But, beyond those minor gripes, NKit has another problem that makes it much more problematic: some games just really hate it. We are aware of at least two games that simply crash in the NKit format. One unavoidable crash is present in Super Paper Mario and we've already seen dozens of users confused as to what is going wrong. Namco Museum (specifically the Galaga Arrangement) also crashes, but that crash can be prevented by converting to Nkit with safer settings.
Regardless of these problems, when used as a long-term storage format that isn't going to be used with Dolphin, NKit is fantastic. However, if you want a compressed format to use in Dolphin, use RVZ. When used on a game by game basis, both NKit and RVZ will result in very similar file sizes for losslessly compressed discs.
The advent of the GCI folder option brought convenient save management for large GameCube game collections. It allowed users to bypass annoying file limits present in standard memory card blobs while giving instant access to copy, delete, or modify saves directly in your favorite file manager. Everything seemed fine, but upon promoting and recommending GCI Folders, we started to see a prominent, but confusing issue. Sometimes games would simply start refusing to save. While we didn't know exactly what was causing the issue, it became clear early on that savestates had something to do with it. And, once the game refused to save on that savestate, you were essentially permanently stuck and could no longer use in-game saves unless you restarted from your most recent in-game save.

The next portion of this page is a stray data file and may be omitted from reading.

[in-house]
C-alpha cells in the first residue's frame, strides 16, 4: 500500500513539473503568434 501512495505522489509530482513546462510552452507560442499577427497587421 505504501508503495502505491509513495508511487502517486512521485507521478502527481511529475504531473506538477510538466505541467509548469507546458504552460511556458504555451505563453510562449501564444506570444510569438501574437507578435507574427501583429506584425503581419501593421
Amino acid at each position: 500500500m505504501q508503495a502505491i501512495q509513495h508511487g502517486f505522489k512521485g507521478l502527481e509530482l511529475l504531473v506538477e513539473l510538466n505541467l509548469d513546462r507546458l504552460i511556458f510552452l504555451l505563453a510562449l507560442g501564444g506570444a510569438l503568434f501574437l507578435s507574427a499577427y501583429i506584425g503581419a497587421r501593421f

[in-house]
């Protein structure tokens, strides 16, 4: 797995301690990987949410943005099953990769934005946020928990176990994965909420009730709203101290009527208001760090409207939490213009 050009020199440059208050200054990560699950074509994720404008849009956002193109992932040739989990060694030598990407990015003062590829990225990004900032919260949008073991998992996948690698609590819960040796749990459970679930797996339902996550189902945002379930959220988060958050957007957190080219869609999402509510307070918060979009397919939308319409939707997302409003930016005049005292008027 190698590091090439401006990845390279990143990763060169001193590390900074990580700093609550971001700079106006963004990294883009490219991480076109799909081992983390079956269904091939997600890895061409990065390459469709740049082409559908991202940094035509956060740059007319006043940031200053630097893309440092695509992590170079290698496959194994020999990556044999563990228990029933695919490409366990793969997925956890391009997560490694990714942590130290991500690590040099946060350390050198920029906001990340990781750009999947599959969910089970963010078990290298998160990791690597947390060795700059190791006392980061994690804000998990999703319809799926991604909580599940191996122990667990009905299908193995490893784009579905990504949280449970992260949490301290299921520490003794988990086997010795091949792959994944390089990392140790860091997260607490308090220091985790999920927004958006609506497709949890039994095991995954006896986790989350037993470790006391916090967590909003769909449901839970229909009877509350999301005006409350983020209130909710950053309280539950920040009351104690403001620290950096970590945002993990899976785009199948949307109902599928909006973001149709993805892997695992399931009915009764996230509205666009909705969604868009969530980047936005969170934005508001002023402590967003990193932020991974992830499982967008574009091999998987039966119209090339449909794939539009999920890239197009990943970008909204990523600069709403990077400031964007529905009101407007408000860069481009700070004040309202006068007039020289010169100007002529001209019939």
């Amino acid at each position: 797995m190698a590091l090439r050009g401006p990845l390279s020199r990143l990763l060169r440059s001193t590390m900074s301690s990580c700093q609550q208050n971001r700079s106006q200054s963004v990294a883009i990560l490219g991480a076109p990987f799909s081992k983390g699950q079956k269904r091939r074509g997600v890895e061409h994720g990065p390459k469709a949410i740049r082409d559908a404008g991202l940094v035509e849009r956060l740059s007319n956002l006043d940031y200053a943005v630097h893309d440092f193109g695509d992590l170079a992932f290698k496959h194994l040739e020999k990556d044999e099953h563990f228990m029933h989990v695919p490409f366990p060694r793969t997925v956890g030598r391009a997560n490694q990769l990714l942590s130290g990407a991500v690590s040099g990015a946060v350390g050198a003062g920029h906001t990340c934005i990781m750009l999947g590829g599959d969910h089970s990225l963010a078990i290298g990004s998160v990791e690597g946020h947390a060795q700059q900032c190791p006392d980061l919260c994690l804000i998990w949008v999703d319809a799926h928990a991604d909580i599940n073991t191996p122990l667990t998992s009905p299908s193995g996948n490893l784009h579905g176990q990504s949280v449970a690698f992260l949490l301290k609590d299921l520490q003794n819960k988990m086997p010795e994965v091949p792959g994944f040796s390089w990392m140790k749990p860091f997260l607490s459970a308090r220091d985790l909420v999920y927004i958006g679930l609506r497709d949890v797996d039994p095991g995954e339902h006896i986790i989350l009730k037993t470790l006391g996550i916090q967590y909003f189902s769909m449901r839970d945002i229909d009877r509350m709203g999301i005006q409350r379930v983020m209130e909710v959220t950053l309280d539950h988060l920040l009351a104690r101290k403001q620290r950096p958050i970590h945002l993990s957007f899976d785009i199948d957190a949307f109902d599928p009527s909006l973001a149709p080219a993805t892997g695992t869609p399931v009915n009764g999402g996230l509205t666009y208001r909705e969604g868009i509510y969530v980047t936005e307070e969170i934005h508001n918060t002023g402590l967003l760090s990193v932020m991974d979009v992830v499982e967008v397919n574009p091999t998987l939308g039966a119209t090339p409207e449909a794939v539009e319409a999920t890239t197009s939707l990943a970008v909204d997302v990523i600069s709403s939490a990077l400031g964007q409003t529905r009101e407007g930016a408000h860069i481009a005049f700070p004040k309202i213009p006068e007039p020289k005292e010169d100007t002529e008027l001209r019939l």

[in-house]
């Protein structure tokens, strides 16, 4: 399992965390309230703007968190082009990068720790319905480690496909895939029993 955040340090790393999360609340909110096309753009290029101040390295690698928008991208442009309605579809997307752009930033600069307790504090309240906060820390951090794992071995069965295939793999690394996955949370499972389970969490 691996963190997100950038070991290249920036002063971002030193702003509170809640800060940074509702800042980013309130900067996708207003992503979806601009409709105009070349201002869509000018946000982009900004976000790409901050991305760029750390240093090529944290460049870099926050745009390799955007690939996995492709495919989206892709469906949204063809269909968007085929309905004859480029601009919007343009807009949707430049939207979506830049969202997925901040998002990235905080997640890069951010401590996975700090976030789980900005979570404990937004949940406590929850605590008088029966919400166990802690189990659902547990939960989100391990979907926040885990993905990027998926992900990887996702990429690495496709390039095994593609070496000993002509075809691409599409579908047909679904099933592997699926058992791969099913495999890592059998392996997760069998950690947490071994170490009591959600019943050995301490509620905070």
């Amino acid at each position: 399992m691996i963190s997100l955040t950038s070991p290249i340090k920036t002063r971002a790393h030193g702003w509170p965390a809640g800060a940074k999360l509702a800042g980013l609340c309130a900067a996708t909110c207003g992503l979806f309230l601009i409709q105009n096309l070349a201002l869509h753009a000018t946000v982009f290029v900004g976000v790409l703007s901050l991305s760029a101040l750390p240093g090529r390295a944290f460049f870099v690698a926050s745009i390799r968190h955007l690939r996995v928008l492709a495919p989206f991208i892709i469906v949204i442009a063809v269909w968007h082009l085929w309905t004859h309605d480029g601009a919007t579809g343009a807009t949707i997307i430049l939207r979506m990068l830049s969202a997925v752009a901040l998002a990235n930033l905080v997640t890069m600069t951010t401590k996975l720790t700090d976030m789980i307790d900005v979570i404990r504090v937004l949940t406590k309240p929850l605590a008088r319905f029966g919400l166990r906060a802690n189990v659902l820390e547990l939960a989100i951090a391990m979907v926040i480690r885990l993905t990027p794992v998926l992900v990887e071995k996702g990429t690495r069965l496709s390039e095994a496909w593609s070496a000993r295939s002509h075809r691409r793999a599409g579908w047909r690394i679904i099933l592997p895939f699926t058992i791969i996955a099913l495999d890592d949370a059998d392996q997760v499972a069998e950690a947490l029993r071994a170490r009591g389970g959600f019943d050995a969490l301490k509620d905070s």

After cutting his teeth on the Memory Card Manager, AdmiralCurtiss had some idea of what was going on and even provided an earlier attempt. One of the important things he provided were steps and information for why this was happening.
- Create a savestate.
- End Emulation.
- Open the original game.
- Load savestate.
- Attempt to save and watch it fail.